This is an archive of the ArtCat Zine, 2007-2009. Please visit our new project, IDIOM.
Every year, this auspicious time rolls around as we challenge our willful memories to conjure up the outstanding moments that differ from last year’s and resolve to abandon certain baneful tendencies. The end of the year, whose certainty is as conclusive as, that’s right, death and taxes, also coincides with Miami Basel and the cornucopia of worthwhile and not so worthwhile art displays, contiguous fairs, pompous presentations and the inevitable Deitch party. I’m not even including Miami in my top ten this year, and not only because I didn’t go. This year was particularly fecund as all the major art world happenings coincided: the lavish Venice Biennale brought back the yachts and palazzo parties, Documenta 12 exploded in Kassel with another every-five-year grand scale presentation, the Münster Sculpture Project, which only occurs once a decade returned, and the increasingly brilliant Performa biennial of performance art saw its second incarnation as well as the usual suspects in Miami and Basel. With so many choices in New York alone another top-ten list to end the old and bring in the new means some discerning thought and careful culling. In no particular order, I present my list of the ten best things from this past year.
Performa returned this year for its second incarnation to emulate the previous effort with a bigger, more impressive variety of performances and events. One particularly notable performance (that I reviewed in a previous post), was Nathalie Djurberg’s whose musical score, set to her twisted claymation world, was the perfect live accompaniment.
Sonic Youth’s Daydream Nation Tour proves that defining a style really can be ageless, especially when a legendary band has found the ultimate secret to eternal youth. Sonic Youth has been a cultural avatar for the New York underground since their inception and only reaffirms their status time and time again. I thank them for this album, its remastered version, and their consistent incarnation of the very notion of indie rock.
Doug Aitken’s Sleepwalkers: commissioned by the MoMA and Creative Time, Aitken had this piece projected onto seven facades of MoMA’s exterior. Conflating the constructs of time and space relations, Aitken created a visual experience for New York about New York in a way that places the spectator within the work through physical, direct experience, but also keeps his voyeuristic tendencies satisfied — our favorite way to not know our neighbors — through five interconnected films that presented stories with no conclusive points, departure, or finales. Aitken was able to mimic our lives while maintaining the quintessential New York anonymity.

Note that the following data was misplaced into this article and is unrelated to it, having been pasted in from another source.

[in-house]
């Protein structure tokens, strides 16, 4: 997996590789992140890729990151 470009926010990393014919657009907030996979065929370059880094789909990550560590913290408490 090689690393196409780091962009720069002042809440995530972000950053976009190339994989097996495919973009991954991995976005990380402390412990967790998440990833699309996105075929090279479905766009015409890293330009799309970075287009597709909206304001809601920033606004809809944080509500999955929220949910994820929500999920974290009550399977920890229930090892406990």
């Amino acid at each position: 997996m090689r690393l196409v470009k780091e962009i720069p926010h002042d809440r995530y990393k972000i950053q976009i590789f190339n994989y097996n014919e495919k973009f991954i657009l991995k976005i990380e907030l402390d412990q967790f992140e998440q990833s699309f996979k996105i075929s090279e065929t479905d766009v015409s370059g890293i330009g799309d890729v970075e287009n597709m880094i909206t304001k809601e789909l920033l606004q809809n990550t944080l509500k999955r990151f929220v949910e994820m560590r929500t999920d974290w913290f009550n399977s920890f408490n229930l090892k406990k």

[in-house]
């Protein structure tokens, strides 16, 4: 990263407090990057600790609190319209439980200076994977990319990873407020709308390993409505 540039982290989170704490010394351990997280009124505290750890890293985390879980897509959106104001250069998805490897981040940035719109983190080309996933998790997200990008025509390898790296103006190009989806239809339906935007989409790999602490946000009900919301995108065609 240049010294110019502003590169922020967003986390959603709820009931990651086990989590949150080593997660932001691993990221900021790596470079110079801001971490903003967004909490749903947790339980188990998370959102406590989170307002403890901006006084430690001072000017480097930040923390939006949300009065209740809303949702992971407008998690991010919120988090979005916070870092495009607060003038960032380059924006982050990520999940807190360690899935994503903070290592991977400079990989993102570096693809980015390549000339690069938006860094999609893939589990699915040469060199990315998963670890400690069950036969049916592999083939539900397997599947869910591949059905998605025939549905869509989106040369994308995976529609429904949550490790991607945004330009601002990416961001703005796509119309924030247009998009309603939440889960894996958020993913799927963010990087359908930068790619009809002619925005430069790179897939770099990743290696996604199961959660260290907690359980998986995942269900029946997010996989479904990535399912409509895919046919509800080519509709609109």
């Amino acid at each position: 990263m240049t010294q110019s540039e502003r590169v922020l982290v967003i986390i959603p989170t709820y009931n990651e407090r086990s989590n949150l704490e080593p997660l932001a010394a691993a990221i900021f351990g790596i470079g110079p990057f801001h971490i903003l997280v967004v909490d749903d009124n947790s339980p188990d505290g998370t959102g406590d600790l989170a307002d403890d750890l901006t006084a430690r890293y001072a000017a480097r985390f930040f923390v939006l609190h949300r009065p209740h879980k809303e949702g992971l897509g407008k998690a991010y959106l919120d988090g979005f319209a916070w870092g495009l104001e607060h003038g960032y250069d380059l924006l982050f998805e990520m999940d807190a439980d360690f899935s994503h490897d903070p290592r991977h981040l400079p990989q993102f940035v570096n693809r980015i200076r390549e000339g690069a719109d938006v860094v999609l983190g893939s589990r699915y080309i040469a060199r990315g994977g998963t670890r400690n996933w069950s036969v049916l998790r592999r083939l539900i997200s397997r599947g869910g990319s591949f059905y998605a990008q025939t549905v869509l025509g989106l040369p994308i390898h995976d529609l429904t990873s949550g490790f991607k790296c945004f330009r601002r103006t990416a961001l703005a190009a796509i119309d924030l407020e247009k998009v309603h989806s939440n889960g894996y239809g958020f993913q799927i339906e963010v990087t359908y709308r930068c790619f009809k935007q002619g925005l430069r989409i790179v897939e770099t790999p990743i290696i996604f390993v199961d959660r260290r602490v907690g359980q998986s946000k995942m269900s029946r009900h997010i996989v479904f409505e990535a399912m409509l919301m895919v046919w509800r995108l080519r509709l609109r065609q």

Humble Arts Foundation, the new photo group whose aim is to present photo shows online, solidified its mission this year. Humble’s efforts consist of seeking and promoting hot new photographic talent, providing grant and exhibition opportunities and never ceasing to impress. This year they boasted three gallery group exhibitions, beautiful on-line exhibitions — group and solo — and limited edition prints by twelve emerging photographers whose work you can still afford.
iPhone – I know, it’s not exactly an object of art, but isn’t it just a little bit? A beautiful, sleek gadget masterminded by the über-company that has figured out how to market and brand objects that are synonymous with “cool” in a way that render every possessor and consumer thereof an artist of sorts. Hanukkah Harry forgot to bring me mine this year.Miss Rockaway Armada is a raft built from scraps and found objects whose aim is to float down the Mississippi river and stage art happenings, workshops, concerts, and performances all the while engaging and encouraging locals to participate in the many eclectic activities this very motley crew of local artists with visionary ideals has to offer. In its initial year, the Armada was a success. This year it surpassed its own expectations as the group built two extra rafts, along with the main supply boat, lived off the kindness of strangers, spending no money, and accrued hordes of new fans along the river.
Jerry Saltz joins New York Magazine and kicks some serious ass. He sizes up PS1’s coy attempt at disclosing the artist’s penchant for collecting, or rather not selling, only to repeat his poignant words on money’s disconcerting ability to devastate the simplicity and brilliance of art. Repetitive, perhaps, but Jerry wouldn’t be Jerry if his succinct words weren’t so indelibly implanted in our minds. You know an art critic’s opinion is truly sound when you can respond à la Jerry and smirk candidly in proud self-approbation the way I hope Jerry does after each successive point finale.
The Banksy show at the Vanina Holasek Gallery, which was dubbed “fake and unauthorized” by Banksy on his website, had the makings of a really brilliant show. This exhibition was one with the coolest potential in response to which the artist proclaimed a vitriolic denouncement, thereby ensuring a thoroughly juicy turn of events. This bold move on the part of Banksy, whoever he or they may be, affirms his legend in one fell swoop. This declaration came the same year as a Council’s official apology for erasing Banksy’s graffiti.
In a highbrow note of artistic and technological accomplishments, the Metropolitan Opera launches its Metropolitan Opera: Live in HD series in select theaters. Now opera goers can watch the operas live in HD quality, which rivals the real thing and enables viewers to have a virtually identical experience of magnificent costumes, earth shattering voices, dramatic innuendos and the moving experience of the opera but at a fraction of the price. I wonder if people still dress up.